Aaron Day: Iconomy's chairman maps out the company's strategy of driving e-commerce

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Day: Our clients are really faced with three alternatives: an affiliate model, build it themselves, or our solution. People are pretty down on the affiliate model now. They understand that it directs customers away from the site, and that they don't own the customer data. They also don't have any control over the look and feel, and they can't really target the product offerings necessarily the way they'd like to. Basically, they can only book the commission revenue instead of booking the top line. And, of course, all of the CRM things go away with the affiliate model. I also think that people are realizing that building and maintaining is something that makes them slow to market. If they build it, you're looking at six to 12 months; you're looking at a minimum of a million to $2 million. Fundamentally, it's really not their core competency.

InfoWorld: How extensive is the network of suppliers?

Day: We started out as BuySafe and under that model created 22 storefronts and set up relationships with 150 wholesale distributors in 22 different product categories. We're also going to be announcing shortly our relationship with OrderTrust, which is actually going to bring to the table an additional 800 vendors initially, and they expect that to grow to 2,000 suppliers by the end of the year.

InfoWorld: What shipping services is the network tied into?

Day: We'rre trying to standardize that. Right now we're primarily using UPS [United Parcel Service], but that's flexible as well, whether it's UPS, Federal Express, U.S. mail, we can customize that. Our system once again is object-oriented, so we can actually change the shipping options for each client. So if you actually want to offer free shipping, we can build that logic in. If you want to have kind of a flat fee, based on the number of items or the weight, we can do that as well.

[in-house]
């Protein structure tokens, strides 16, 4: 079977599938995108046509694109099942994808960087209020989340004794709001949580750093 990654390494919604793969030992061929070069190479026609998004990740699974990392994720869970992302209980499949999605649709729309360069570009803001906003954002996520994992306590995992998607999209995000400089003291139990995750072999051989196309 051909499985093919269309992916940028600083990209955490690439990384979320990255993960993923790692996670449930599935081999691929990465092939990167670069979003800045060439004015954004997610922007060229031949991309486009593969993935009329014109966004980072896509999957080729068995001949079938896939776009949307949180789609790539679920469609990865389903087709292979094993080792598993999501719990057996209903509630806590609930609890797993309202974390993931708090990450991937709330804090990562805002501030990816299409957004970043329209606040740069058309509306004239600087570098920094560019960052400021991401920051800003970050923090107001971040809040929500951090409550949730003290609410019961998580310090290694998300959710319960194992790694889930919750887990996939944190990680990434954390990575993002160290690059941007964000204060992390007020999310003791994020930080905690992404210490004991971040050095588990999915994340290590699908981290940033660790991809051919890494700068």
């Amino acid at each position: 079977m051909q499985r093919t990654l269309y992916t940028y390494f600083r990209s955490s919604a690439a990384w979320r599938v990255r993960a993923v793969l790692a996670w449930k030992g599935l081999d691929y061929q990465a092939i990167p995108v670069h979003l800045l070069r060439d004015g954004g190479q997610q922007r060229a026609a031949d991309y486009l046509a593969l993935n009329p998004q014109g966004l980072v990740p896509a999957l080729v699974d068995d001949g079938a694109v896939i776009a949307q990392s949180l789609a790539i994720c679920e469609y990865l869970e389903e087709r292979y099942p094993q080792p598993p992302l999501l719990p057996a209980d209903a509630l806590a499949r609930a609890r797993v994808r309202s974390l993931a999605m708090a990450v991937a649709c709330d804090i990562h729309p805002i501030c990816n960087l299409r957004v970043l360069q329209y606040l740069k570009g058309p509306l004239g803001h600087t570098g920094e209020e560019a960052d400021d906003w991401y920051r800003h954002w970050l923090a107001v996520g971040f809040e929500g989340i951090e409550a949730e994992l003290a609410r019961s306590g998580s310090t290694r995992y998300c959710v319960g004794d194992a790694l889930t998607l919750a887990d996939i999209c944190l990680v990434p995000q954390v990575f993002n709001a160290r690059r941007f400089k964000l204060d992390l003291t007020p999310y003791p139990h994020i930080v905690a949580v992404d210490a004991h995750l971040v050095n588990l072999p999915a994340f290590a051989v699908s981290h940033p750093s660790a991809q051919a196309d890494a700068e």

InfoWorld: Are you going to build some kind of auction capability and eventually a trading network?

Day: We're thinking about building that type of capability. Whether we build that or whether we partner is something that is yet to be decided.

InfoWorld: How long does it take to get the system up and running?

Day: Again, we have a very object-oriented approach to doing things. We can very quickly change and modify and customize the merchandising assortment specific to each client, and then we can very quickly change the graphical treatment, the colors and schemes accordingly, and we can do this very, very quickly. We can do it, if need be, in a matter of a day.

InfoWorld: Does that limit the customer's flexibility?

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